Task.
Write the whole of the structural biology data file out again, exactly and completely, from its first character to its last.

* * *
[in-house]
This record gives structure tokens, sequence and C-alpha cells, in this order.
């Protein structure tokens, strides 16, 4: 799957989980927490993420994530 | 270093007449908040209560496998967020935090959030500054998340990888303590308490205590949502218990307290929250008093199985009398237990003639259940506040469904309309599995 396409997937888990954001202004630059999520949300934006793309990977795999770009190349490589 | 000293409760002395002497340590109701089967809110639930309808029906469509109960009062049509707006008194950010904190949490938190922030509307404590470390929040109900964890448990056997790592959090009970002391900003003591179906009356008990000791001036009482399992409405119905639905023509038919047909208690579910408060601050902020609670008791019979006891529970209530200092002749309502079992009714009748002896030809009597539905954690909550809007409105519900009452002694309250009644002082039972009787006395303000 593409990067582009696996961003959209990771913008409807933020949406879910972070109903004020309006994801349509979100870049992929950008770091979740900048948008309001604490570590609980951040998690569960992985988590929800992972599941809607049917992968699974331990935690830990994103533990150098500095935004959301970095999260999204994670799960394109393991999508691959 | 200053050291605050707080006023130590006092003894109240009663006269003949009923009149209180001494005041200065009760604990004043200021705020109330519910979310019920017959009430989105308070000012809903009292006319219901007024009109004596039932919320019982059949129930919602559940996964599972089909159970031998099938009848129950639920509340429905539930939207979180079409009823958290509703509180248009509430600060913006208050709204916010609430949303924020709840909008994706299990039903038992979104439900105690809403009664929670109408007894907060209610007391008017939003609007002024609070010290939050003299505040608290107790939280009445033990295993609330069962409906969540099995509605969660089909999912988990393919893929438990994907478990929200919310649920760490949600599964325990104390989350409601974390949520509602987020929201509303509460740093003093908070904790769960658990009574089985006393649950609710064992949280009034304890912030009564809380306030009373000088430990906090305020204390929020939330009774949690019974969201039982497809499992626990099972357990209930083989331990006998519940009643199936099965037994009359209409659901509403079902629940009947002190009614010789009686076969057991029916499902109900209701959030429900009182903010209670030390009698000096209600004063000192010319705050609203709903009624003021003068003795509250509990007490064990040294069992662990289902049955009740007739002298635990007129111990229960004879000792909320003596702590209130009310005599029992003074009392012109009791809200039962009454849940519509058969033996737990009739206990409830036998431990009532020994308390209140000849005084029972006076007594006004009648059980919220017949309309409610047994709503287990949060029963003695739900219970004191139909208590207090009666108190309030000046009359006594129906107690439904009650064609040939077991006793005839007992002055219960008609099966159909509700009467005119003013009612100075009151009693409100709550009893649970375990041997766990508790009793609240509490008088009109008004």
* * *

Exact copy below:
[in-house]
This record gives structure tokens, sequence and C-alpha cells, in this order.
């Protein structure tokens, strides 16, 4: 799957989980927490993420994530 | 270093007449908040209560496998967020935090959030500054998340990888303590308490205590949502218990307290929250008093199985009398237990003639259940506040469904309309599995 396409997937888990954001202004630059999520949300934006793309990977795999770009190349490589 | 000293409760002395002497340590109701089967809110639930309808029906469509109960009062049509707006008194950010904190949490938190922030509307404590470390929040109900964890448990056997790592959090009970002391900003003591179906009356008990000791001036009482399992409405119905639905023509038919047909208690579910408060601050902020609670008791019979006891529970209530200092002749309502079992009714009748002896030809009597539905954690909550809007409105519900009452002694309250009644002082039972009787006395303000 593409990067582009696996961003959209990771913008409807933020949406879910972070109903004020309006994801349509979100870049992929950008770091979740900048948008309001604490570590609980951040998690569960992985988590929800992972599941809607049917992968699974331990935690830990994103533990150098500095935004959301970095999260999204994670799960394109393991999508691959 | 200053050291605050707080006023130590006092003894109240009663006269003949009923009149209180001494005041200065009760604990004043200021705020109330519910979310019920017959009430989105308070000012809903009292006319219901007024009109004596039932919320019982059949129930919602559940996964599972089909159970031998099938009848129950639920509340429905539930939207979180079409009823958290509703509180248009509430600060913006208050709204916010609430949303924020709840909008994706299990039903038992979104439900105690809403009664929670109408007894907060209610007391008017939003609007002024609070010290939050003299505040608290107790939280009445033990295993609330069962409906969540099995509605969660089909999912988990393919893929438990994907478990929200919310649920760490949600599964325990104390989350409601974390949520509602987020929201509303509460740093003093908070904790769960658990009574089985006393649950609710064992949280009034304890912030009564809380306030009373000088430990906090305020204390929020939330009774949690019974969201039982497809499992626990099972357990209930083989331990006998519940009643199936099965037994009359209409659901509403079902629940009947002190009614010789009686076969057991029916499902109900209701959030429900009182903010209670030390009698000096209600004063000192010319705050609203709903009624003021003068003795509250509990007490064990040294069992662990289902049955009740007739002298635990007129111990229960004879000792909320003596702590209130009310005599029992003074009392012109009791809200039962009454849940519509058969033996737990009739206990409830036998431990009532020994308390209140000849005084029972006076007594006004009648059980919220017949309309409610047994709503287990949060029963003695739900219970004191139909208590207090009666108190309030000046009359006594129906107690439904009650064609040939077991006793005839007992002055219960008609099966159909509700009467005119003013009612100075009151009693409100709550009893649970375990041997766990508790009793609240509490008088009109008004």